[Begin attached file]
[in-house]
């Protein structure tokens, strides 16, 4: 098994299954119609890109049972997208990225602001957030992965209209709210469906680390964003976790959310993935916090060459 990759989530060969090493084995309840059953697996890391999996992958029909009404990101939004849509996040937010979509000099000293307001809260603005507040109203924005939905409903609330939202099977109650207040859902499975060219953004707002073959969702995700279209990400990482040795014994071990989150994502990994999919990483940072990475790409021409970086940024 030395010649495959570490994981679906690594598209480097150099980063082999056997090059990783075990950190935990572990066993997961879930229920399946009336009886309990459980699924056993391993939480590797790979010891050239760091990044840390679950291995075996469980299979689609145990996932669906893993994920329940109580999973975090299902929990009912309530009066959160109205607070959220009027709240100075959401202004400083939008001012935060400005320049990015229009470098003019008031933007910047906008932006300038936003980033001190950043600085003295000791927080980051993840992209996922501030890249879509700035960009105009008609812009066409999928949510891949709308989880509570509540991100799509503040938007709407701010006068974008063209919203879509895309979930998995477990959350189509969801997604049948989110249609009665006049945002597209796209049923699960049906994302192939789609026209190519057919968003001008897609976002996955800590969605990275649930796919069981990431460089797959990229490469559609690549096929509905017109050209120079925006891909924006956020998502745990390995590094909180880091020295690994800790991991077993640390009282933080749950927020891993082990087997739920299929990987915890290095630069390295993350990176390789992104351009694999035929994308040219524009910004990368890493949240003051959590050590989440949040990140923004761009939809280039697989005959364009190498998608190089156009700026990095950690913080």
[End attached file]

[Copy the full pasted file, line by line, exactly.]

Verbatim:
[in-house]
């Protein structure tokens, strides 16, 4: 098994299954119609890109049972997208990225602001957030992965209209709210469906680390964003976790959310993935916090060459 990759989530060969090493084995309840059953697996890391999996992958029909009404990101939004849509996040937010979509000099000293307001809260603005507040109203924005939905409903609330939202099977109650207040859902499975060219953004707002073959969702995700279209990400990482040795014994071990989150994502990994999919990483940072990475790409021409970086940024 030395010649495959570490994981679906690594598209480097150099980063082999056997090059990783075990950190935990572990066993997961879930229920399946009336009886309990459980699924056993391993939480590797790979010891050239760091990044840390679950291995075996469980299979689609145990996932669906893993994920329940109580999973975090299902929990009912309530009066959160109205607070959220009027709240100075959401202004400083939008001012935060400005320049990015229009470098003019008031933007910047906008932006300038936003980033001190950043600085003295000791927080980051993840992209996922501030890249879509700035960009105009008609812009066409999928949510891949709308989880509570509540991100799509503040938007709407701010006068974008063209919203879509895309979930998995477990959350189509969801997604049948989110249609009665006049945002597209796209049923699960049906994302192939789609026209190519057919968003001008897609976002996955800590969605990275649930796919069981990431460089797959990229490469559609690549096929509905017109050209120079925006891909924006956020998502745990390995590094909180880091020295690994800790991991077993640390009282933080749950927020891993082990087997739920299929990987915890290095630069390295993350990176390789992104351009694999035929994308040219524009910004990368890493949240003051959590050590989440949040990140923004761009939809280039697989005959364009190498998608190089156009700026990095950690913080």